BA in Archaeology, preferably with a specialisation in Near Eastern/Mediterranean Archaeology or Medieval Archaeology.
This course will explore various aspects of the manifestation of the Crusades in the Mediterranean and in the Near East: ranging from the conquest of Sicily and southern Italy by the Normans (1000-1130) to the fall of Akko in the Holy Land (1291).
The aim is to address how we can study the Crusades from an archaeological perspective, and what the archaeological data can tell us about the nature of these events.
We will discuss some specific archaeological case studies, among which the Latin Kingdom of Jerusalem, Cyprus and Greece. Students will be expected to read the relevant literature weekly and take active part in the course, both in class presentations, discussions and in the writing of short summaries each week.
The course is open to RMA-students. Although participating in the same sessions, their assignments will be different. Each RMA-student will be asked to organise, lead and review one session discussion.
Furthermore, they will write a different type of final essay, in which one theme from the course is studied in more depth, and new directions for research are being formulated. RMA-students are thus expected to develop their arguments within a wider comparative and theoretical framework.
- The main objective of this course is to examine the political, religious and cultural changes that took place in the Near East and in the Mediterranean between 1000-1500 C.E.;
- Knowledge of the key developments in the archaeology of the Crusades;
- Ability to evaluate what archaeology can add to studies of the Crusades;
- Ability to critically compare weaknesses and strengths of the presented literature.
Course schedule details can be found in the MA time schedule.
Mode of instruction
The course starts with an introduction by the lecturer. The successive meetings will include a short presentation by students on themes which will be explored during the seminar. Students will be asked to read the relevant literature prior to each meeting, and submit short weekly summaries one day before the next class.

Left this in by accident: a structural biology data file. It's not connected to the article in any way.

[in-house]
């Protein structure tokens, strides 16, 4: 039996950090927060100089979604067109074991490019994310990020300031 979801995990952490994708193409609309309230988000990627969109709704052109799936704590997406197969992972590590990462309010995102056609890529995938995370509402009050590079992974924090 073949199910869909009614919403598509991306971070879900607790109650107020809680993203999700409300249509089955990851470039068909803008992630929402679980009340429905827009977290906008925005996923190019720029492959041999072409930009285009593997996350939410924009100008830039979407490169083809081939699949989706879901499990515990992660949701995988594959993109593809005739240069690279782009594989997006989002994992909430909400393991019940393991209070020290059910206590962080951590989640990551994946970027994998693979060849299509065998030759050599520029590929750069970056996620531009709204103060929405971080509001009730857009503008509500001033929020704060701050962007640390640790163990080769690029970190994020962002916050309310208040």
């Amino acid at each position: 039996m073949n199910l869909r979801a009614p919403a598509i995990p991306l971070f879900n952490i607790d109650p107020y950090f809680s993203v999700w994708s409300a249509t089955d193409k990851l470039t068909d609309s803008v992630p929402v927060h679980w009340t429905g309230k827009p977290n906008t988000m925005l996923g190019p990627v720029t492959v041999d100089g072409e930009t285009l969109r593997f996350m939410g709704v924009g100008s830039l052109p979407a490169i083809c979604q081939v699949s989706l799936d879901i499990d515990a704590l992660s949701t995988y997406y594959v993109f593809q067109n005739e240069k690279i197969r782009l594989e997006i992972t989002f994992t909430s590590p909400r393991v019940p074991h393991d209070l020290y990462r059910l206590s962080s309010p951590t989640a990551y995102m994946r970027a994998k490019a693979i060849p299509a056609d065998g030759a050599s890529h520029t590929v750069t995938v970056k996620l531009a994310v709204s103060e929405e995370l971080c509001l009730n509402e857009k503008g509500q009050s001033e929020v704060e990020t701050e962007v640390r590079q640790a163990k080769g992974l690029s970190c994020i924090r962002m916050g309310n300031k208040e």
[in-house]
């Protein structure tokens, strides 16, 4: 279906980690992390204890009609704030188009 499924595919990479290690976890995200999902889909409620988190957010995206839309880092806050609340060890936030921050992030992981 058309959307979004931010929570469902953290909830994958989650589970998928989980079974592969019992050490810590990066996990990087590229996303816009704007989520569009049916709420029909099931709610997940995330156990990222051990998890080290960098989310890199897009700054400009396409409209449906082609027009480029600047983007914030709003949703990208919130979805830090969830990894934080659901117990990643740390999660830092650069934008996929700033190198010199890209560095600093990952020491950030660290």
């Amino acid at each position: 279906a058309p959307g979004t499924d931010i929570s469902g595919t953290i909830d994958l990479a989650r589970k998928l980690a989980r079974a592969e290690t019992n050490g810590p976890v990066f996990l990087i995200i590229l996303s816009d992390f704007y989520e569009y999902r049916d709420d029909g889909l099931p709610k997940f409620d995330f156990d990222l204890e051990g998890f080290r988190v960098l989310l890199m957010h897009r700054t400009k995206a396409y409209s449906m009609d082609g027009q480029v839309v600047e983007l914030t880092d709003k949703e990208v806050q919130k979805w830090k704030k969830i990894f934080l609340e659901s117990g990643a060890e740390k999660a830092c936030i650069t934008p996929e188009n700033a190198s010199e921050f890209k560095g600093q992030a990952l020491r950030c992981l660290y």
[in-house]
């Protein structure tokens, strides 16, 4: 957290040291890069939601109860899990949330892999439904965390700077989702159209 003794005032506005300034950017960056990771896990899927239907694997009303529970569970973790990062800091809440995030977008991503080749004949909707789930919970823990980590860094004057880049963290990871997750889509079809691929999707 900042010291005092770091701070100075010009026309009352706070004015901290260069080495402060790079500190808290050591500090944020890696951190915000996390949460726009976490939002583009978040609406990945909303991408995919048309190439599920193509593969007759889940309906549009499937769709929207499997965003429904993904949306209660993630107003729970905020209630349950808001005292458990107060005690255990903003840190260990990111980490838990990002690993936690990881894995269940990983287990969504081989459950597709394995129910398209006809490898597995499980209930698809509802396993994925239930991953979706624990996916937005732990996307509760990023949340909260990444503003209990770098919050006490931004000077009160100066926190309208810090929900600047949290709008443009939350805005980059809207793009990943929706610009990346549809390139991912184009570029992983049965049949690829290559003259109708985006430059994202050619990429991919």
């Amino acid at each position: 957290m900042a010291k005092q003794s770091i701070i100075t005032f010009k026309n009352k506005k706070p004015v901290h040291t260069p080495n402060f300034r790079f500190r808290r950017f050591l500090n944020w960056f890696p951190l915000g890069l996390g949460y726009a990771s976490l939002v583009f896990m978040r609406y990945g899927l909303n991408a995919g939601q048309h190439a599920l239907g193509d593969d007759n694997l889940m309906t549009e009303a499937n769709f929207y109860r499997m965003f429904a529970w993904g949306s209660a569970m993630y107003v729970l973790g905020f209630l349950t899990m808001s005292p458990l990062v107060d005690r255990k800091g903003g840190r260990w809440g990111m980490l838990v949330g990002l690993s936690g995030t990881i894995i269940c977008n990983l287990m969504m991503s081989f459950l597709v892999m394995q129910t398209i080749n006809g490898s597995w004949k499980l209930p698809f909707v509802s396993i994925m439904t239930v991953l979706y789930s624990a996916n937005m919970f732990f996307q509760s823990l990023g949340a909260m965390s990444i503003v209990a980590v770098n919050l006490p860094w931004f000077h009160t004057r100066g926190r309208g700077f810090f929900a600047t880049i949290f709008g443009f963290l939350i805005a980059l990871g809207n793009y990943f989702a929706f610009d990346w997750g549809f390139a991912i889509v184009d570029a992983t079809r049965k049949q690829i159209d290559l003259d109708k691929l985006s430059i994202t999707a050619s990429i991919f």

In the first part of the meeting the (guest) lecturer will present further background to the theme of the class. Subsequently students will give short presentations, followed by a group discussion.
Finally, the students will submit an essay of ca. 3,000 words through Turnitin or SafeAssign on one of the themes addressed in the course.
The course load will be distributed as follows:
- 7×2 hours of lectures (1 ects);
- 280 pages of literature and summaries (2 ects);
- Final essay of 3,000 words (2 ects).
For MA students:
- Active participation in the class discussions, reading of assigned literature and submission of short summaries each week (10%);
- Quality of presentation (40%);
- Quality of final essay of 3,000 words (50%).
- Active participation in the class discussions, reading of assigned literature and submission of short summaries (10%);
- Organisation and review of theme discussions & quality of presentation (40%);
- Quality of final essay of 3,000 words, showing new directions of research (50%).
Essays are due 2 weeks after the last class. All essays must be submitted through Turnitin or SafeAssign, and only on-time Turnitin/SafeAssign submissions count.
If you fail the course, there is an opportunity for a retake. This will take place in the form of a single longer essay (4,000 words) on a topic of the course, to be chosen by the course coordinator, which needs to be written in 2 weeks time.
All exam dates (exams, re-sits, paper deadlines etc.) can be found in the examination schedule.
The reading list will be distributed via BlackBoard 2 weeks prior to the first meeting.
Registration for the course is not necessary, registration for the exam is mandatory. For instructions, see the Registration in uSis page.
For more information about this course, please contact dr. J.A.C. Vroom.